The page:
It’s highly not recommended to travel alone. Especially for the girls. And definitely it’s unacceptable for foreigners. Well, a little experience in Bangla, verisimilar legend about a hard working husband left in Dhaka, plenty of courage with a touch of curiosity will be pretty enough to make this trip alone. Just remember two things: keep your belongings with you and smile. Smile as much as you can. You will get help by all means.

One of the most popular destinations in South-western Bangladesh is the Sundarbans. It is in the vast delta on the Bay of Bengal formed by the confluence of the Ganges, Brahmaputra and Meghna rivers across southern Bangladesh and West Bengal in India. The world’s largest mangrove forest covers 10,000 sq.km. of which about 6,000 are in Bangladesh. The Sundarbans is listed in the UNESCO world heritage list. The area is known for the largest population of Royal Bengal Tiger. The population is growing extremely short day by day, thanks to local hunters.

The Sundarbans can be seen from the west point of Kuakata beach. The seaside around Kuakata is also dotted with mangrove trees. What an amazing view! As if trees keep their balance on the sea surface, holding themselves with roots, slender but thick as mop of hair. It seems as one sees just a top of the giant tree. And it is so, according to encyclopedic knowledge.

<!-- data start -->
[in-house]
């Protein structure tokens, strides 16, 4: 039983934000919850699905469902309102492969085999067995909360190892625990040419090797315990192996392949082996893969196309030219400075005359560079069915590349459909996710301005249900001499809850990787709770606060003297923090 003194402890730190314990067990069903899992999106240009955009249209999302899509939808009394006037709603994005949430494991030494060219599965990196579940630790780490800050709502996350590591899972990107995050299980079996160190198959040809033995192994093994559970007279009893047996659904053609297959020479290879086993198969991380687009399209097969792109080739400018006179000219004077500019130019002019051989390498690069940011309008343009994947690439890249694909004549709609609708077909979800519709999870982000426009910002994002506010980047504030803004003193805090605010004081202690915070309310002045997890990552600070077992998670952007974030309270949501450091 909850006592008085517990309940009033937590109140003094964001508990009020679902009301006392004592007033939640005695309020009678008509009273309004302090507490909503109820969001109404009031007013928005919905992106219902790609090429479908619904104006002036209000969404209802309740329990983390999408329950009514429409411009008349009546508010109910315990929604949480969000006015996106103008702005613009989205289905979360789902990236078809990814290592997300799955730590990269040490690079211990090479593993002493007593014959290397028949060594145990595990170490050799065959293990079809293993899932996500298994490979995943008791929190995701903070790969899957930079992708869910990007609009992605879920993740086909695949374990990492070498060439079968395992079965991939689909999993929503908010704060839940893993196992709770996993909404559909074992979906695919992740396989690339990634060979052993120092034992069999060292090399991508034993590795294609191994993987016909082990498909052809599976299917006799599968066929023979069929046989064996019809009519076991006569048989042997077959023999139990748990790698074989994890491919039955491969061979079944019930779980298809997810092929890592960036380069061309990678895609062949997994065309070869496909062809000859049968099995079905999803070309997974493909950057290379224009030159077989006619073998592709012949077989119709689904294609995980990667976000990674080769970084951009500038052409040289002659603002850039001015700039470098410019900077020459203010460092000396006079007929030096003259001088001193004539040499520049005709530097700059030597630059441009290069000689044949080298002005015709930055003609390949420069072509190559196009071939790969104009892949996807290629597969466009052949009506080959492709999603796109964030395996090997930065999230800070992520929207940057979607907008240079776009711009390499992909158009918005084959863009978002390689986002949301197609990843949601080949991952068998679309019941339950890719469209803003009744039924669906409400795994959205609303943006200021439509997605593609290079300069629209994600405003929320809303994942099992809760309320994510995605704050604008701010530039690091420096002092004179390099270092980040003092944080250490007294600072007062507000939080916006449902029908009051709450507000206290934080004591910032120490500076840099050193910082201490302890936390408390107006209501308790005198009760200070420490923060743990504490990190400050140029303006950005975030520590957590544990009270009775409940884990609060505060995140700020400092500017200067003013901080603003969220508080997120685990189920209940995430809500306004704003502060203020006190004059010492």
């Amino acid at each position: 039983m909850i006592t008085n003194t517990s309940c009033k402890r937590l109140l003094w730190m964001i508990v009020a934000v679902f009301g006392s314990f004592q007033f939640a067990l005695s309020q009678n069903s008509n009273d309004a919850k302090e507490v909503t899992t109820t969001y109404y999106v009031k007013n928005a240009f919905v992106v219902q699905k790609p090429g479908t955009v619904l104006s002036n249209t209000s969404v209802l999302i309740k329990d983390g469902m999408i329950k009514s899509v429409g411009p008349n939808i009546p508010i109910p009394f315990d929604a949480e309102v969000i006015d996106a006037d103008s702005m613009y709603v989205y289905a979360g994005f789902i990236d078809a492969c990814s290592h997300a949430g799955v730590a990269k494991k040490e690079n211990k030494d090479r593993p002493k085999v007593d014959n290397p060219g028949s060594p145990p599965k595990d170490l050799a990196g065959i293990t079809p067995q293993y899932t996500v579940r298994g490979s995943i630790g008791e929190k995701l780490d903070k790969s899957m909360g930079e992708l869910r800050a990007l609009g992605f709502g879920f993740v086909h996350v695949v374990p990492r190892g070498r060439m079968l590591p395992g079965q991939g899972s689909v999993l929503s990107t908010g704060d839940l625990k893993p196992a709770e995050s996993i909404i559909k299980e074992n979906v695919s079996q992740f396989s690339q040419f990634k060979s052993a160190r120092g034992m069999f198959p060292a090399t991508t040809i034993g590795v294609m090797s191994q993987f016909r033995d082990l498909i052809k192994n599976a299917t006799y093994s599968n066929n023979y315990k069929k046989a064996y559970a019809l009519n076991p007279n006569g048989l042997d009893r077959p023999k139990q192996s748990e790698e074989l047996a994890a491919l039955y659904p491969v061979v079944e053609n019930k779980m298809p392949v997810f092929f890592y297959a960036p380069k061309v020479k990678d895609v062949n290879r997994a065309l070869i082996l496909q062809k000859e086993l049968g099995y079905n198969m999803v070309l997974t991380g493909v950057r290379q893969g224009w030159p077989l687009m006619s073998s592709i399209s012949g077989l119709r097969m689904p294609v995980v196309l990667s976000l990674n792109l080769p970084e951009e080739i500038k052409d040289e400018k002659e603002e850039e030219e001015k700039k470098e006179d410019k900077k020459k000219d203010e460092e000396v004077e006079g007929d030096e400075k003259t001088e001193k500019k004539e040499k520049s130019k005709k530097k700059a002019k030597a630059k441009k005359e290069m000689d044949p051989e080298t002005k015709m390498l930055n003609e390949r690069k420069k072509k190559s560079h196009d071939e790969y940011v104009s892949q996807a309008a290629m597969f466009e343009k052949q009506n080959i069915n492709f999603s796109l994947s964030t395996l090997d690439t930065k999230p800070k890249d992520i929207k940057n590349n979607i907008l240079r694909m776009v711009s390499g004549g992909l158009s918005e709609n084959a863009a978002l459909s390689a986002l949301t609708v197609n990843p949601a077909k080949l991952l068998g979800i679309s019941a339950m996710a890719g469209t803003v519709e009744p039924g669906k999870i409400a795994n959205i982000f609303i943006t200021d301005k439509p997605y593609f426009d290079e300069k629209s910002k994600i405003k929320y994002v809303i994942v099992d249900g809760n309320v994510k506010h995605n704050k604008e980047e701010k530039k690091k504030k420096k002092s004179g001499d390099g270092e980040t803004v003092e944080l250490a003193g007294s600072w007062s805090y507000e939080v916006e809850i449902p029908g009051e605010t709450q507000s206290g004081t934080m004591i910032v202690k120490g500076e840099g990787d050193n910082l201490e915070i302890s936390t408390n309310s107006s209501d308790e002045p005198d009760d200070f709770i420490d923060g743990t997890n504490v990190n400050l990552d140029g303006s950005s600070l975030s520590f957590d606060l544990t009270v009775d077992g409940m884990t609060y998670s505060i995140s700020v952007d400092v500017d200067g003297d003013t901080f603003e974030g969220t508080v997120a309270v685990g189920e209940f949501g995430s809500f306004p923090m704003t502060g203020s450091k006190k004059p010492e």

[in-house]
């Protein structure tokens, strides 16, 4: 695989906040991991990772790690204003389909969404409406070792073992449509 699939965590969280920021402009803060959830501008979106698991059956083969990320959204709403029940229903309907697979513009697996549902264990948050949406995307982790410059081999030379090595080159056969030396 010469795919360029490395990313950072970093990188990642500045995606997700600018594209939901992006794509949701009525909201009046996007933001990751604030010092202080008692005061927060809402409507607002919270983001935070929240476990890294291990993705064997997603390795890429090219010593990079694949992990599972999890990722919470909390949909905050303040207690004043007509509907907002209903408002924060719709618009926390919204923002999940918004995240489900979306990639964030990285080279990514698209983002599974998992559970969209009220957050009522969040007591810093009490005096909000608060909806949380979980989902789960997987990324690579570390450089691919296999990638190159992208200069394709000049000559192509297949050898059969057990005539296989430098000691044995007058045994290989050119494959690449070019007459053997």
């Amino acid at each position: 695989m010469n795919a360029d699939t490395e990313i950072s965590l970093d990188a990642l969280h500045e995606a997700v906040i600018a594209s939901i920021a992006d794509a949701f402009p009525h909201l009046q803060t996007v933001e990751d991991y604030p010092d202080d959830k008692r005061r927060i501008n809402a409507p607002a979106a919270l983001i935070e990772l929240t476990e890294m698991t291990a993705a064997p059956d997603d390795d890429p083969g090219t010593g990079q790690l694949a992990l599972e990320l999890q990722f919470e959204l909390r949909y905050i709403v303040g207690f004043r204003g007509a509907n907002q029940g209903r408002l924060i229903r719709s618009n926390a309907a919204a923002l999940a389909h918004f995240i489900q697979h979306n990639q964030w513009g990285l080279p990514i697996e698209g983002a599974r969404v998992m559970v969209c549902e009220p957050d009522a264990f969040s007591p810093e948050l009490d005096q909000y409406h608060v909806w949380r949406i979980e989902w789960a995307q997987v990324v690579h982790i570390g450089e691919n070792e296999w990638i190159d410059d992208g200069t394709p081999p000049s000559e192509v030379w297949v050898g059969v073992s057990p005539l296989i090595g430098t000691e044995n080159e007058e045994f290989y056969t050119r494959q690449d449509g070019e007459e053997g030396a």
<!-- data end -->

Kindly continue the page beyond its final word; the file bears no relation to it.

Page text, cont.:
Mangrove trees have long and tenacious roots. They go deep into the ground, up to two meters depth, when half of the tree rises above the surface. These upper roots play the role of peculiar respiratory system of the trees. It helps mangroves surviving in hard environment – the heat, strong ebbs, salty ocean water, diluted by sweet river water. The sea by the way is not attractive at all. The water seems hardly salty but dark and dirty because of dissolved sand. It is almost impossible to make out anything in it, even your own body.

Surrounded by mangroves, half savage cows and goats pasture standing knee-deep in water. It is not clear what do they eat. One can’t find anything like grass – only sand, covered with salty water, reflecting the sky, and trees’ roots. Seems like the animals come here to lapse into daydreams of their animal lives, contemplating the water lapping against the shore.

Then what about the sun? One can hardly enjoy the sunrise during monsoon season. In the morning the sky is misty, when the evening brings expected satisfaction. The glass of the seawater, covering the sandy beach, reflects soft blue-and-pink clouds, glistening like silver, without a single movement, spilling out the metal bluish light.

It is the best atmosphere for admiring one’s loneliness. Don’t bee to hopeful if your skin is white, though. The magic of the sunset is nothing as against curiosity. One has to stand the attack of locals, majority of which may see the white skin human for the first time. And keep smiling, don’t nurse a grudge. They are afraid of you as much as you are afraid of them. They admire you very honestly and innocently. So be indulgent. All the more, the questions are known and their sequence has not changed.

” Russia thaki. aat mash. Ksenia. haa, ami bibahita. Bengali. Bangladesh onek sundor!”